In early February, Gov. Rick Scott picked Carl Littlefield to run the Agency for Persons With Disabilities. Littlefield quit 17 days later. He stepped down on Monday, February 22, the day before a Senate panel was supposed to question him about sexual abuse allegations at a group home for disabled men, which Littlefield once oversaw.
Littlefield, 62, emailed Scott's office seeking a "new assignment" within a week of his resignation, according to the St. Petersburg Times. On March 7, he followed up and wrote, "As you know, tomorrow begins week three and I am more than ready to get back to work."
By mid-March, Scott had given Littlefield an unadvertised, newly created, $78,000-a-year job with the Department of Children and Families.
Littlefield was the Tampa Bay-area administrator of state developmental disabilities services for almost a decade. Allegations began to surface that staff at one of the group homes that Littlefield was in charge of encouraged the mentally disabled residents to have sex with each other. The activity was known as "quiet time."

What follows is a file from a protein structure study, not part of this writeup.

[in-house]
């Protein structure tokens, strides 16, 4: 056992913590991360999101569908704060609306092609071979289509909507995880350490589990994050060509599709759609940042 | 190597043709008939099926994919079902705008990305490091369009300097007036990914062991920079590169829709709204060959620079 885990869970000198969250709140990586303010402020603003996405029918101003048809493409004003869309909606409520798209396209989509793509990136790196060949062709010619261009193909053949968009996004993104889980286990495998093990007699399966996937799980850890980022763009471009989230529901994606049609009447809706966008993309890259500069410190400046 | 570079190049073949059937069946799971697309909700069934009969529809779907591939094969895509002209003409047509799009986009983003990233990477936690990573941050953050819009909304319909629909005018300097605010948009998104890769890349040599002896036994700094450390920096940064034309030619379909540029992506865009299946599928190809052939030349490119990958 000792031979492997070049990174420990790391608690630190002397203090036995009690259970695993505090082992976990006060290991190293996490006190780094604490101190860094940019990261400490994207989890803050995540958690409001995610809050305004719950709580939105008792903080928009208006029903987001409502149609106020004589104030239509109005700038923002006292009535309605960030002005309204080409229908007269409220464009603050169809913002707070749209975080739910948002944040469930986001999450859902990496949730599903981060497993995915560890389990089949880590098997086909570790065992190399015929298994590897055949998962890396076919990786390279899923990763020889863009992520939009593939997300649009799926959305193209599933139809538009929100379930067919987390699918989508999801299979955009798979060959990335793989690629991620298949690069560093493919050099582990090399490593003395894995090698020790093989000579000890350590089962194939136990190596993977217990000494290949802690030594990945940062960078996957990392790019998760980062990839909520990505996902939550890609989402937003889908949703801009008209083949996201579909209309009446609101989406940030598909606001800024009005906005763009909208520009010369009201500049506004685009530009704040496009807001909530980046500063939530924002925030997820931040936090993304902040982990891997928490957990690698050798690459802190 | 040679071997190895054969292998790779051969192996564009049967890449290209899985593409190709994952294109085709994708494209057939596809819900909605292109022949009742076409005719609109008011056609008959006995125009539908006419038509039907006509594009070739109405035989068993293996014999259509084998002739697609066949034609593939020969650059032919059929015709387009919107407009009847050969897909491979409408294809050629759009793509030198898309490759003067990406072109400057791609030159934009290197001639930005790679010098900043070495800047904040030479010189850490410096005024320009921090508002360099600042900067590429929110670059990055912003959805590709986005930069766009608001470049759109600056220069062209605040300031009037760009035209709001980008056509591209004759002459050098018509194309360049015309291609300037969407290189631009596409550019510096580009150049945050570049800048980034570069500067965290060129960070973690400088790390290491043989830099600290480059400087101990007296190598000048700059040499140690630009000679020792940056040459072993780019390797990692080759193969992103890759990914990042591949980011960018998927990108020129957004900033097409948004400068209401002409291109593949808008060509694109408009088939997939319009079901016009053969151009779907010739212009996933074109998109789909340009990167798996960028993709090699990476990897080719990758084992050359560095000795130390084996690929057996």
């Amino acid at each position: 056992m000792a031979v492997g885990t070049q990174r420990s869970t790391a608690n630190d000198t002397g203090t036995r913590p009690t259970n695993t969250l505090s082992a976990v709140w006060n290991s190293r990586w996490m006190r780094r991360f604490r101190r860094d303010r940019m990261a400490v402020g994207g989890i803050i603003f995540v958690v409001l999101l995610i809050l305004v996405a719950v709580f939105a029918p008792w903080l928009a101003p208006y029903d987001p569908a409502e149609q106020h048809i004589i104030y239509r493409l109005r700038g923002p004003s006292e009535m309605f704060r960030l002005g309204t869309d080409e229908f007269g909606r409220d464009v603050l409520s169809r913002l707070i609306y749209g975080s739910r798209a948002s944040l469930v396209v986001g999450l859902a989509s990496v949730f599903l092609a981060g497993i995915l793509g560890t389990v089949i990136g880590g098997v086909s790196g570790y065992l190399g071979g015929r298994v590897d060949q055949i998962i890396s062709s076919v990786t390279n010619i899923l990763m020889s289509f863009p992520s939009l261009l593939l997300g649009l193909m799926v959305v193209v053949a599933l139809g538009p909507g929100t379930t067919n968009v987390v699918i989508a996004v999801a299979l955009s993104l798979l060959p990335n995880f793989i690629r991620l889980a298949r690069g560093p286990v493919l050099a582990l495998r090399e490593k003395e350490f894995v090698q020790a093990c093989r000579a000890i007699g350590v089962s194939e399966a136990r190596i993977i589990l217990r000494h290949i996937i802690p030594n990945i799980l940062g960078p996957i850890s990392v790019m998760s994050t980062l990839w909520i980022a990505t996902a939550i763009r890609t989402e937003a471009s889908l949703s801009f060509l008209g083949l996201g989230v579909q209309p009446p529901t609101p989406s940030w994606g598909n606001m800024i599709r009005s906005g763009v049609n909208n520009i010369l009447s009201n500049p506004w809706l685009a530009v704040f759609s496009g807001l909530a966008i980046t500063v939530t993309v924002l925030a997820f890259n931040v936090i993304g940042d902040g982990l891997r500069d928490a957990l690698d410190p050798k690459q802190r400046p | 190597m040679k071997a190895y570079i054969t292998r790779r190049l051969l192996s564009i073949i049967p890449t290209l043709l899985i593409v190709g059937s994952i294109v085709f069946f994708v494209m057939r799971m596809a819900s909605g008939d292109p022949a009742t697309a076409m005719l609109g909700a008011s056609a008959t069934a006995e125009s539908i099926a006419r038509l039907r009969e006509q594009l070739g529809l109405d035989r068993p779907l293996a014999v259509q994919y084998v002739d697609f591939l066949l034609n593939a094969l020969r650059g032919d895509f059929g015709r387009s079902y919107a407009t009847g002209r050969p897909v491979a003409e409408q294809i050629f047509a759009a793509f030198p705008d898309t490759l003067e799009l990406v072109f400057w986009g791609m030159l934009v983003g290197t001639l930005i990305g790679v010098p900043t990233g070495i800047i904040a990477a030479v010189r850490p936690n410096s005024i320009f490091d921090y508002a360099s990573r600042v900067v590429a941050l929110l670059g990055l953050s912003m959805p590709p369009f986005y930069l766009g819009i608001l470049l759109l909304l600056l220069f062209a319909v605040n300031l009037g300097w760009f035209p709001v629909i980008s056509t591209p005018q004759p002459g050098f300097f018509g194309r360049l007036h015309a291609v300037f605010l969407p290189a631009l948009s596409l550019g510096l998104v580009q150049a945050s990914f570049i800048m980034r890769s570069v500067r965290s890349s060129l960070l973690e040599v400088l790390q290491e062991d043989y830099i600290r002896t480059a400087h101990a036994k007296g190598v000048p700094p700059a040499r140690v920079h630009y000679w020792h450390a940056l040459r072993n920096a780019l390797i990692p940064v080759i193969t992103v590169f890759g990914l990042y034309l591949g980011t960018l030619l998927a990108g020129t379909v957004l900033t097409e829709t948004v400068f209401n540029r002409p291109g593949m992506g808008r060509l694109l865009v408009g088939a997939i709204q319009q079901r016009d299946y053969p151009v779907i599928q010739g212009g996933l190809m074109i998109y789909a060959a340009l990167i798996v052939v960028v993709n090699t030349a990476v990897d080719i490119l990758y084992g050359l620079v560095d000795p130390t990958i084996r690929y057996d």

Eileen Taylor, a St. Petersburg nurse, had raised concerns about "quiet time" and was subsequently fired by Littlefield. The Florida Commission on Human Relations concluded that the firing was retaliation.
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Littlefield failed to respond to complaints about "quiet time" from a mother of one of the residents. "Quiet time" continued until the mother took her complaint to state Sen. Ronda Storms, who called for an investigation.
Now, Littlefield is director of community outreach at DCF, a new position that is part of the department's Family Safety program. Among other services, it provides independent-living services for young people who are also clients of the Agency for Persons With Disabilities.